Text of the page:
Thank you for your response. That makes it clear.
A related question. When I run a general program on a machine, say a
Internet browser/Media player to watch a movie by clicking on the icon of
the avi file in the folder (nothing from the terminal), how many cores does
it use? In that case also does it just run on one core?
Generally, how is the work load divided on the cores on a computer. Does
every process that I start uses a new core, or the work load is distributed
over all the available cores?
2013/1/29 Jens Glaser <jglaser_at_[hidden]>
> Hi Pradeep,
> On Jan 28, 2013, at 11:16 PM, Pradeep Jha <pradeep.kumar.jha_at_[hidden]>
> I have a very basic question about MPI.
> I have a computer with 8 processors (each with 8 cores). What is the
> difference between if I run a program simply by "./program" and "mpirun -np
> 8 /path/to/program" ? In the first case does the program just use one
> processor out of the 8? If I want the program to use all the 8 processors
> at the same time, then I have to do with mpirun?
> If you run the application as "./program", it will most likely use only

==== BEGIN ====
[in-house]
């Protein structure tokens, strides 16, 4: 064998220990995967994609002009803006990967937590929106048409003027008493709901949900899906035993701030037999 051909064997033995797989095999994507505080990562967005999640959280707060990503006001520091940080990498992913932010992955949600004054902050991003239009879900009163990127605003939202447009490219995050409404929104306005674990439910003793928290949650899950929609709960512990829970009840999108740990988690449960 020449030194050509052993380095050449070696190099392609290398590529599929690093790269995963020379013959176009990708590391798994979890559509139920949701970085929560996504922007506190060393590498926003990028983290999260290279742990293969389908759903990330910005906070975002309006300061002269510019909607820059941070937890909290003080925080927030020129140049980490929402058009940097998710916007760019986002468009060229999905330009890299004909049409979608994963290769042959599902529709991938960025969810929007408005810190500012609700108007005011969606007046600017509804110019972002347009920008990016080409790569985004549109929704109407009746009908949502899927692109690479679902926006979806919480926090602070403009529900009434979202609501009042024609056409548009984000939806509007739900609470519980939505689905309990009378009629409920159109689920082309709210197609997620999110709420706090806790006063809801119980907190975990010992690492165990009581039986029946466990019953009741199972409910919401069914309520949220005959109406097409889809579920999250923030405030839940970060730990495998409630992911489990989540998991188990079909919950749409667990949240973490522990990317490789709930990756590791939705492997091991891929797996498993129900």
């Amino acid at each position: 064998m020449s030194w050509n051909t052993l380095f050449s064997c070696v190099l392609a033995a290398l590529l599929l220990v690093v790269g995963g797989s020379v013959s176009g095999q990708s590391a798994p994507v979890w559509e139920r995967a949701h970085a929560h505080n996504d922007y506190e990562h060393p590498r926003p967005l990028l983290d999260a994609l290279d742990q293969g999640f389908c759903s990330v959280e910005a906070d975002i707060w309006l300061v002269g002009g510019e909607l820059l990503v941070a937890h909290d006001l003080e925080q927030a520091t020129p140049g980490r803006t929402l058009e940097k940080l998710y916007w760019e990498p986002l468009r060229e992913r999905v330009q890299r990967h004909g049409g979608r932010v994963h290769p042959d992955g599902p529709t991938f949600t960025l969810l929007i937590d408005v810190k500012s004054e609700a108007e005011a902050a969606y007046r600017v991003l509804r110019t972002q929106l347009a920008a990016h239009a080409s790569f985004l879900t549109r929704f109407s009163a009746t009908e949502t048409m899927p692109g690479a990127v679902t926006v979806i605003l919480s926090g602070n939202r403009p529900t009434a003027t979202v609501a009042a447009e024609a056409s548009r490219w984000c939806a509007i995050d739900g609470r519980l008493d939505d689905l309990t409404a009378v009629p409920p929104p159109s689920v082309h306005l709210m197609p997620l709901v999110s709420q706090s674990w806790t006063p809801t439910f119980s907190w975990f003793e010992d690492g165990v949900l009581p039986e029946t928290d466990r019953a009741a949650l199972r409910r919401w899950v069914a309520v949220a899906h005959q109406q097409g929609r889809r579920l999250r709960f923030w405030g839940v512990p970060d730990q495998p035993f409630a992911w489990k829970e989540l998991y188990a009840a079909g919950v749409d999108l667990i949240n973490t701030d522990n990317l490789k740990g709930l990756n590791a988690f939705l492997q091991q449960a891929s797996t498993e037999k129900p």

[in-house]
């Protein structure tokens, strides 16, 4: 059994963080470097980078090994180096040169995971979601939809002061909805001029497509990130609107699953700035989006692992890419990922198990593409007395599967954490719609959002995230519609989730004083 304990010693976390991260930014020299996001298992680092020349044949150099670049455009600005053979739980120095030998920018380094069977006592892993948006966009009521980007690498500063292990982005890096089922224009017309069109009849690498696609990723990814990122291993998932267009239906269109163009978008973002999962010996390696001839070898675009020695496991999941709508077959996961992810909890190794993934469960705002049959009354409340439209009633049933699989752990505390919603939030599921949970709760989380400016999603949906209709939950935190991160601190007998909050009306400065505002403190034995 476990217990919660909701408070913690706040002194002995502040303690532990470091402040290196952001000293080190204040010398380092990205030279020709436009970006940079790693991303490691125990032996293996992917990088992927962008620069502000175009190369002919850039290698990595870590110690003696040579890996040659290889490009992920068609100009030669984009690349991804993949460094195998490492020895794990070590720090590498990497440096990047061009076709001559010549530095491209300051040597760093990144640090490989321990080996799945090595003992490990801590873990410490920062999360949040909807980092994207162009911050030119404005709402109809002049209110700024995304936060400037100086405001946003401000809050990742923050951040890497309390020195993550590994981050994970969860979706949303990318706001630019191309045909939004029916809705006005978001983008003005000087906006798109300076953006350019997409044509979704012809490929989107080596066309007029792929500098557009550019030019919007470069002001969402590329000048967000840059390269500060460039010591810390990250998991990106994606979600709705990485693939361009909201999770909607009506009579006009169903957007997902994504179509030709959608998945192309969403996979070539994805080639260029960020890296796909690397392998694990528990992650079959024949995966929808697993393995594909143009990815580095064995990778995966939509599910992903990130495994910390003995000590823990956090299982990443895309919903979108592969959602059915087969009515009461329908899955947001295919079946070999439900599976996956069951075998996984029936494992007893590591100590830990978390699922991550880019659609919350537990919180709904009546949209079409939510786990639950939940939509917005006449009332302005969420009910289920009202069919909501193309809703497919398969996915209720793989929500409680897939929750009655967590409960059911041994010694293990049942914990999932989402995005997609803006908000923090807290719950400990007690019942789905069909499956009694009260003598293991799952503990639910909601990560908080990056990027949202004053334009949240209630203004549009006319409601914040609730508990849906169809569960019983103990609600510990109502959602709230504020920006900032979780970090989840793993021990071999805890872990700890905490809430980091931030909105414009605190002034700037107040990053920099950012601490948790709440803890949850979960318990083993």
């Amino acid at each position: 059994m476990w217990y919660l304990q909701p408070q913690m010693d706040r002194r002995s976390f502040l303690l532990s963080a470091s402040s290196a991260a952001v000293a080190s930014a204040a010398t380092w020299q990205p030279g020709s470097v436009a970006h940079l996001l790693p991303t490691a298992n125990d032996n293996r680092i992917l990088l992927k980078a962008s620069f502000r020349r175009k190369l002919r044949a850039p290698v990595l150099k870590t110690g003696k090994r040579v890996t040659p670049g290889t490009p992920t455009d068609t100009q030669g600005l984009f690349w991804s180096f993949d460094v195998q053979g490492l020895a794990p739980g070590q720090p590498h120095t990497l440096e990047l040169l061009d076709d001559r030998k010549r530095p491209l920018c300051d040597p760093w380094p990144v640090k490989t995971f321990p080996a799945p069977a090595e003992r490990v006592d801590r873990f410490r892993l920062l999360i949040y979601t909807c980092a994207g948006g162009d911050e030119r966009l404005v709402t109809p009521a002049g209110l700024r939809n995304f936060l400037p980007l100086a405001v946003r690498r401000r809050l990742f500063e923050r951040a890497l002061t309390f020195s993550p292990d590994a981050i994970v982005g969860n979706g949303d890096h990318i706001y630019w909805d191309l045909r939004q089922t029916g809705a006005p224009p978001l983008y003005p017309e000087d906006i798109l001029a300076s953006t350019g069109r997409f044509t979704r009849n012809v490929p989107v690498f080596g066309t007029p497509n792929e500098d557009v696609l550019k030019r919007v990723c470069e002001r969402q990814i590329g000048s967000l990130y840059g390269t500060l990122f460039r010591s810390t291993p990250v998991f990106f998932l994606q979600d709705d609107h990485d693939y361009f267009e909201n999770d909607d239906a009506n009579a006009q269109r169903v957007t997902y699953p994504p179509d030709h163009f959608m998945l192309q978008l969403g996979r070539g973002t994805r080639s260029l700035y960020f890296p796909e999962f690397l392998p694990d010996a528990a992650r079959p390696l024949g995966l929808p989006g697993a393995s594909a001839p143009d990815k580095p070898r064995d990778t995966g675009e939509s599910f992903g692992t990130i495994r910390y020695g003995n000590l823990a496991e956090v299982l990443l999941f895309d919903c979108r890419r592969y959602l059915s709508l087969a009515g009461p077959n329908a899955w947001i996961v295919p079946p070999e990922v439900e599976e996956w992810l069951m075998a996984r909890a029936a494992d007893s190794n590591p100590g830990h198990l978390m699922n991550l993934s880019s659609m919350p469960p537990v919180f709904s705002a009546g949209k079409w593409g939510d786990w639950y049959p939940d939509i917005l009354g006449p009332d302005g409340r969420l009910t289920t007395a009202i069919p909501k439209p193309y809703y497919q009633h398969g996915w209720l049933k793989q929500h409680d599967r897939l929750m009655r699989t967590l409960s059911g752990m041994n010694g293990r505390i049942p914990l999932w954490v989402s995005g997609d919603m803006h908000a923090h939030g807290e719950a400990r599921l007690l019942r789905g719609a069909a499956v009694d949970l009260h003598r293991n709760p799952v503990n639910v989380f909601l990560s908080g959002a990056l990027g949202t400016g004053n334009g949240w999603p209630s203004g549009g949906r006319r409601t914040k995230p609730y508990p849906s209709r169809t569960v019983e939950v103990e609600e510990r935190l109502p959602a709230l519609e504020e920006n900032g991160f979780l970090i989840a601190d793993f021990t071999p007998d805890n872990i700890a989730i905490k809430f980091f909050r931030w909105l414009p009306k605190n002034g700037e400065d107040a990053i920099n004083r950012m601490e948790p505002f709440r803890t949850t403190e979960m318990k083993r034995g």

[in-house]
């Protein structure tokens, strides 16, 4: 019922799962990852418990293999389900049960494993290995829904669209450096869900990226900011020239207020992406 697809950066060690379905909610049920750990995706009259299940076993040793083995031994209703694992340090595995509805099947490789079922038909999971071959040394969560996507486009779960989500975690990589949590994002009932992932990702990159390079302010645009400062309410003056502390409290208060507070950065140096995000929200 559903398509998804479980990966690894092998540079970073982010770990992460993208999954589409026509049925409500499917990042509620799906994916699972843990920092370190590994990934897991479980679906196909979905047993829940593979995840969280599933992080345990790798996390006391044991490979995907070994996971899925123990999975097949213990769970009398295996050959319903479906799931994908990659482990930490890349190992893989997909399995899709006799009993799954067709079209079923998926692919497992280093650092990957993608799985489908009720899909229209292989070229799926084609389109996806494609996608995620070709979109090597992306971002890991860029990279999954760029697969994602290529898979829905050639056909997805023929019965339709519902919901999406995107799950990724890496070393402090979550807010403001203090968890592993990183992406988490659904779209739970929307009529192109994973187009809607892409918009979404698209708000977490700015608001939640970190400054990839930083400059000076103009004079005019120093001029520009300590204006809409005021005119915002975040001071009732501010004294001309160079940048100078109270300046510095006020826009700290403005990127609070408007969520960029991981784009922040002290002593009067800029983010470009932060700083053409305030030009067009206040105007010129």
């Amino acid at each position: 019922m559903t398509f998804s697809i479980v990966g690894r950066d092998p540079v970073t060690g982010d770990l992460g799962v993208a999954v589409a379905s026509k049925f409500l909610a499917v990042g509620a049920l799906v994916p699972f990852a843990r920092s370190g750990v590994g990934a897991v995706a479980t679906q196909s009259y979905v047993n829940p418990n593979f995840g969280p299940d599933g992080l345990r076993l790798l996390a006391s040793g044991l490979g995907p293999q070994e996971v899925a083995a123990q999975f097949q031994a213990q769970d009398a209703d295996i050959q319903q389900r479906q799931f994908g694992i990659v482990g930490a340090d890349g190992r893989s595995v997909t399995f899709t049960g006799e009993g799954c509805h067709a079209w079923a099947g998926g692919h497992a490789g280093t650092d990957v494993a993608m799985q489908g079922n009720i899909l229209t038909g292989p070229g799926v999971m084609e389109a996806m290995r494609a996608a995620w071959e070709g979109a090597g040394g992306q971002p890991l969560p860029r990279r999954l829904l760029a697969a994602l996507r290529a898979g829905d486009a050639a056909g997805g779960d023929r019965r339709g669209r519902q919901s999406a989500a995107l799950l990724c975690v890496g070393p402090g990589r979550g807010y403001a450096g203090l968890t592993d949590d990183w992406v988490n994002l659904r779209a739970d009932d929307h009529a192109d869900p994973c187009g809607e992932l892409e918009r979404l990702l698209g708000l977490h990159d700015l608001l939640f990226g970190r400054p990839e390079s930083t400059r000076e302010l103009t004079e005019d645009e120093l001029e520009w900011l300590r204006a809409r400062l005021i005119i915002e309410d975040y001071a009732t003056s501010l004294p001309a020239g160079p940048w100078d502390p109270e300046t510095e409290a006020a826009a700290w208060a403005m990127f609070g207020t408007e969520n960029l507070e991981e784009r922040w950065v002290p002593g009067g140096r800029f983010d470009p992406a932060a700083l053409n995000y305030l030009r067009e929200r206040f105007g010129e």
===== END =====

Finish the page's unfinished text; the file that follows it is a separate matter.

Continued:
> one core on one processor, i.e. 1/64 of your machine, if the latter really
> has eight CPUs with 8 cores each, as you write. I have not heard of such
> machines, but you may be right.. There is an exception, namely if your
> program uses multi-threading (OpenMP etc.), then it could use more than one
> core even if you start it without mpirun.
> However, if you do start it with mpirun, a number "np" of processes is
> launched on different cores. Provided your node really has 8 physical CPUs
> with 8 cores each and you want your program to utilize all your 64 cores,
> you should start it with -np 64.
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